Did homophobia or jealousy trigger Cameroon attack?

The Essos neighborhood in Yaoundé (Photo by 237online)
The Essos neighborhood in Yaoundé  (Photo by 237online)

By Jacks Oke

On November 19, 2017, in an act of homophobia — or perhaps jealousy – a resident of the Essos district in Yaoundé, Cameroon, launched an attack on a companion of his homosexual neighbor.

The incident occurred on a Sunday around 6 p.m. after a church service.

Ekamofok (a pseudonym, as are all the names in this article), a shy 18-year-old homosexual, had come out to his family a few months earlier. Fortunately for him, his family remained supportive of him and accepted his friends, so he remains an acceptable member of the family at the family home in Essos. He also enjoyed cordial relationships with the neighborhood, including the friendship of a man named Epapara, whom he considered to be almost an elder brother.

Despite this apparent friendship, Epapara frequently made very homophobic comments. He also warned Ekomofok that he would not tolerate Ekamofok’s friends, no matter their gender or sexual orientation.

Essos district in Yaoundé (Photo from Camer.be)
Essos district in Yaoundé (Photo from Camer.be)

True to his word, Epapara often criticized Ekamofok when he saw him accompanied by either a girl or a boy.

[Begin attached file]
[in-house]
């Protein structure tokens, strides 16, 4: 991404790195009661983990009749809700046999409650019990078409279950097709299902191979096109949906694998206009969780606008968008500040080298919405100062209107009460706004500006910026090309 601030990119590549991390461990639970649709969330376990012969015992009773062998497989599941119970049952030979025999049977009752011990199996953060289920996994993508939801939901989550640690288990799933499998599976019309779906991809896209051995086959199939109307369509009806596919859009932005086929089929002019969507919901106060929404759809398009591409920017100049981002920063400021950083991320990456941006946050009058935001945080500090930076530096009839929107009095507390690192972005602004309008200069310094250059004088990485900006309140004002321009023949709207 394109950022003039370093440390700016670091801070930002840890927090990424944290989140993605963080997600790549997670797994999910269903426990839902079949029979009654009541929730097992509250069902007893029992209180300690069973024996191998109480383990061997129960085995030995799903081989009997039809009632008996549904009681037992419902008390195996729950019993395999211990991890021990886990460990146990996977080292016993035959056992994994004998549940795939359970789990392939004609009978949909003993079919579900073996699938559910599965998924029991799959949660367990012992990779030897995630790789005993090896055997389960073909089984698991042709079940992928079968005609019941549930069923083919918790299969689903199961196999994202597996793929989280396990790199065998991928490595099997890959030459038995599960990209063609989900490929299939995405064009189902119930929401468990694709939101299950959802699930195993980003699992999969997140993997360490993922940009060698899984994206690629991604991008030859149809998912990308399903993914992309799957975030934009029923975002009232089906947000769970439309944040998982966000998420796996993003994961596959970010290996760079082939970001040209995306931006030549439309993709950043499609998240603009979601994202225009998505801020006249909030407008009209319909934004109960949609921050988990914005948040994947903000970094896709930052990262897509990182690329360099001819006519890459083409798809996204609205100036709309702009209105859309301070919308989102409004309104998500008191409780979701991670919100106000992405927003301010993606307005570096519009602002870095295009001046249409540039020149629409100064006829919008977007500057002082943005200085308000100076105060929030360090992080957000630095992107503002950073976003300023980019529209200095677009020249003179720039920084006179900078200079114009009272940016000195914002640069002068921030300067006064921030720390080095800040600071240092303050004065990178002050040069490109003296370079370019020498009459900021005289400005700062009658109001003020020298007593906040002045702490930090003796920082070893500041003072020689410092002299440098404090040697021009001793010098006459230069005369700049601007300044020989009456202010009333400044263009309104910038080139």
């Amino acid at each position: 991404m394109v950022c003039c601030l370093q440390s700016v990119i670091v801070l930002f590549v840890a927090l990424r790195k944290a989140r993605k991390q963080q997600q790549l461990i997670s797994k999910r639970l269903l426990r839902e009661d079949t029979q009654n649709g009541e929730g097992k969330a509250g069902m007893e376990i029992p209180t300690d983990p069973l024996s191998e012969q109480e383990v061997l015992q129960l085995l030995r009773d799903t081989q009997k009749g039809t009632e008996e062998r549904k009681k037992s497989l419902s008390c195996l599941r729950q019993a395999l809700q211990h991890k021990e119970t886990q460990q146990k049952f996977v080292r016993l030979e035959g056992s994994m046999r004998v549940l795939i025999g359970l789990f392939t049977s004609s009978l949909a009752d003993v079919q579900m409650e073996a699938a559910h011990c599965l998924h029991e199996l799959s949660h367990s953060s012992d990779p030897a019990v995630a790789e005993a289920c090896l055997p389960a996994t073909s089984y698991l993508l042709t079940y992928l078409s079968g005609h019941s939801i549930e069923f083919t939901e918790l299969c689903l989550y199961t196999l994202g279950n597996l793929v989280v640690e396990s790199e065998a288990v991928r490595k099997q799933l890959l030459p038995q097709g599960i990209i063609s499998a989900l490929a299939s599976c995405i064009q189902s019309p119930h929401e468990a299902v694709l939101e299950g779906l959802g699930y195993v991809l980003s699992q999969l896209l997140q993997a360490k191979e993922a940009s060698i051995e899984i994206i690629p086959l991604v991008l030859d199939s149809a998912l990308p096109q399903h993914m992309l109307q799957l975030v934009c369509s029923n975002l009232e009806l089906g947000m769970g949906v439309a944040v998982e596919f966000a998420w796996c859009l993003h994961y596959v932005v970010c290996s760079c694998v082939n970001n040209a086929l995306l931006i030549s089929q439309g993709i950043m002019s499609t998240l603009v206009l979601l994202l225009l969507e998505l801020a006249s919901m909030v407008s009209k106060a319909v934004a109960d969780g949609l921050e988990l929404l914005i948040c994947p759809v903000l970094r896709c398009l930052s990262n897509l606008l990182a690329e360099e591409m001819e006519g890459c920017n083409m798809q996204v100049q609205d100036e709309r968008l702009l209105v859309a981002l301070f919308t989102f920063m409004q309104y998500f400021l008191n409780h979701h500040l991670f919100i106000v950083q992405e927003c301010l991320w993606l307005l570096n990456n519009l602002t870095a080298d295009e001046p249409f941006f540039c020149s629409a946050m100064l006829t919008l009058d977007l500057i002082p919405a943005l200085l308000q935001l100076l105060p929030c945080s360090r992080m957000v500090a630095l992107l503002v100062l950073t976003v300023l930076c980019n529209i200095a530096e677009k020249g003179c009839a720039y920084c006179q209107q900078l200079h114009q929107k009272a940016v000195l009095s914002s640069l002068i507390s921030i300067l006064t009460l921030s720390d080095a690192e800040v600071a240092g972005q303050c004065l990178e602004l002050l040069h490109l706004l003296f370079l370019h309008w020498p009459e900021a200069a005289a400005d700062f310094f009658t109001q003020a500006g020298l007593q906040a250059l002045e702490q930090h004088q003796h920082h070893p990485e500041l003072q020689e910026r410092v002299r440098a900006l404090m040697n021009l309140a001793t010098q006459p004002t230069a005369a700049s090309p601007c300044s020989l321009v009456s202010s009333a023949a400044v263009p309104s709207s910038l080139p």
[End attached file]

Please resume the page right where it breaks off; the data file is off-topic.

On Nov. 19, after a church service that Ekamofok and his boyfriend Amaneuh attended, the pair decided to spend the evening at Ekamofok’s family home. They had forgotten Epapara’s warnings, but he had not. When they arrived home, the neighbor, seeing them engrossed in conversation, came out of his house with a finely sharpened machete.

He began shouting: “Faggot!” “Child of the Devil” and other abuse. Amaneuh, with Epapara in pursuit, waving his machete. Amaneuh escaped unscathed. Eventually, with the help of other neighbors and Ekamofok’s parents, Epapara was calmed down and brought to his senses.

Surprisingly, his behavior toward Ekamofok did not change. He did not harass him. He acted as if he were Ekamofok’s protector.

The incident deserves some analysis.

In general, in Cameroon, what has happened to respect for individual rights, freedom and human dignity?

In the specific incident, did Epapara act out of homophobia, out of jealousy, or a mixture of the two? Since jealousy is derived from love, is it natural to want to murder the spouse of someone you fall in love with? Stanislas de Boufflers had something to say on this subject in his book Thoughts and Fragments:

“Jealousy is the sister of love, as the devil is the brother of angels.”

Jacks Oke, the author of this article, is an activist for LGBTI rights in Cameroon who writes under a pseudonym.

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Written by Colin Stewart

Colin Stewart is a 45-year journalism veteran living in Southern California. He is the president of the St. Paul’s Foundation for International Reconciliation, which supports LGBTQ+ rights advocacy journalism, Erasing 76 Crimes. Contact him at [email protected]

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